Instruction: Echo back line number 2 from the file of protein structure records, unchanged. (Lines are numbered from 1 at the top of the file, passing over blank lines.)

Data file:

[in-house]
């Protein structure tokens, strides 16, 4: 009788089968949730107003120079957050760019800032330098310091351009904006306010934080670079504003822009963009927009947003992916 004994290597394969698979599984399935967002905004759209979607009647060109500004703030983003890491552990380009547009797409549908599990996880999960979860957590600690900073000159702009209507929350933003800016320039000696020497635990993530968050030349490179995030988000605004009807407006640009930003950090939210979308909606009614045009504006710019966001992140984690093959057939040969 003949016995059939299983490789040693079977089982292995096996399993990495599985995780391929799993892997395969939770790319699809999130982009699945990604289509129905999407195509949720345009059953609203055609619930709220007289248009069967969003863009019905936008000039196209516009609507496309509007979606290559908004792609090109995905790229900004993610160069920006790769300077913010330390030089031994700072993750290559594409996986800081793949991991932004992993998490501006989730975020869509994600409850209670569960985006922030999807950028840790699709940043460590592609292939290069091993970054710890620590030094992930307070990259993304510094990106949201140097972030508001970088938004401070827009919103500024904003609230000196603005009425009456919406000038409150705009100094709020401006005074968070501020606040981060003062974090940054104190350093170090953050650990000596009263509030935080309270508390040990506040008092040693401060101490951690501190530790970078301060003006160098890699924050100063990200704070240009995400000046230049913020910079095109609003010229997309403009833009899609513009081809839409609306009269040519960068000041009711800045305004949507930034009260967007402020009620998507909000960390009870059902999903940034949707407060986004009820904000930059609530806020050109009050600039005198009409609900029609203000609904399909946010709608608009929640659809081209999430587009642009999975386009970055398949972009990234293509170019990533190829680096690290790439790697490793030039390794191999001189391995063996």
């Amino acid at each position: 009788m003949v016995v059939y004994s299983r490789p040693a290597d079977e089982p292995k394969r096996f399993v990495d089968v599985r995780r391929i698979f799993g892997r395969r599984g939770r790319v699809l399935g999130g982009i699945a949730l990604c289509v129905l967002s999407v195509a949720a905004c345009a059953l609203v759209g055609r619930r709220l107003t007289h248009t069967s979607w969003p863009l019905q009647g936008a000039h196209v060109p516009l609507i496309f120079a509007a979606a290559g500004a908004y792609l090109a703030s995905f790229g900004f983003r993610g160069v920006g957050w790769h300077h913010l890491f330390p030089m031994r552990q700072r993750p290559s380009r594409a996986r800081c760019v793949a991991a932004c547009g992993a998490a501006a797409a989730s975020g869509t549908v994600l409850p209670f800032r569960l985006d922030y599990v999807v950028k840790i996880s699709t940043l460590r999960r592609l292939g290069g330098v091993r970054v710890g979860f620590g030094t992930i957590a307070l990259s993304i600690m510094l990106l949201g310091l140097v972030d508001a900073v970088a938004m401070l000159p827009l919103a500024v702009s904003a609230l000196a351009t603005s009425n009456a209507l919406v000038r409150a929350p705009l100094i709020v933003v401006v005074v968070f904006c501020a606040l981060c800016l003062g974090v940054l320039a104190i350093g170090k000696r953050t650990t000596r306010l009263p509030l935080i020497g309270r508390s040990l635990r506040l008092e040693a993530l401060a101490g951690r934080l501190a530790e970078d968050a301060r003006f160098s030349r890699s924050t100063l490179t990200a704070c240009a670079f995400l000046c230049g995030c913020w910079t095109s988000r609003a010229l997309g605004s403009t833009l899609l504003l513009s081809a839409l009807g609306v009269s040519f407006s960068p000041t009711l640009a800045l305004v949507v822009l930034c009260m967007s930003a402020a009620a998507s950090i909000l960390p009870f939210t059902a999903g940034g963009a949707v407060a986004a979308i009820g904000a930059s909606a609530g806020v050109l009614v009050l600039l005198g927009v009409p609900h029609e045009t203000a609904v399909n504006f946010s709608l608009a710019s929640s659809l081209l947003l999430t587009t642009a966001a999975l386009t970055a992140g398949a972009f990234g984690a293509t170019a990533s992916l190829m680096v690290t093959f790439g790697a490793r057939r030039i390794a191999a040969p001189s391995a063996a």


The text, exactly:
């Protein structure tokens, strides 16, 4: 009788089968949730107003120079957050760019800032330098310091351009904006306010934080670079504003822009963009927009947003992916 004994290597394969698979599984399935967002905004759209979607009647060109500004703030983003890491552990380009547009797409549908599990996880999960979860957590600690900073000159702009209507929350933003800016320039000696020497635990993530968050030349490179995030988000605004009807407006640009930003950090939210979308909606009614045009504006710019966001992140984690093959057939040969 003949016995059939299983490789040693079977089982292995096996399993990495599985995780391929799993892997395969939770790319699809999130982009699945990604289509129905999407195509949720345009059953609203055609619930709220007289248009069967969003863009019905936008000039196209516009609507496309509007979606290559908004792609090109995905790229900004993610160069920006790769300077913010330390030089031994700072993750290559594409996986800081793949991991932004992993998490501006989730975020869509994600409850209670569960985006922030999807950028840790699709940043460590592609292939290069091993970054710890620590030094992930307070990259993304510094990106949201140097972030508001970088938004401070827009919103500024904003609230000196603005009425009456919406000038409150705009100094709020401006005074968070501020606040981060003062974090940054104190350093170090953050650990000596009263509030935080309270508390040990506040008092040693401060101490951690501190530790970078301060003006160098890699924050100063990200704070240009995400000046230049913020910079095109609003010229997309403009833009899609513009081809839409609306009269040519960068000041009711800045305004949507930034009260967007402020009620998507909000960390009870059902999903940034949707407060986004009820904000930059609530806020050109009050600039005198009409609900029609203000609904399909946010709608608009929640659809081209999430587009642009999975386009970055398949972009990234293509170019990533190829680096690290790439790697490793030039390794191999001189391995063996």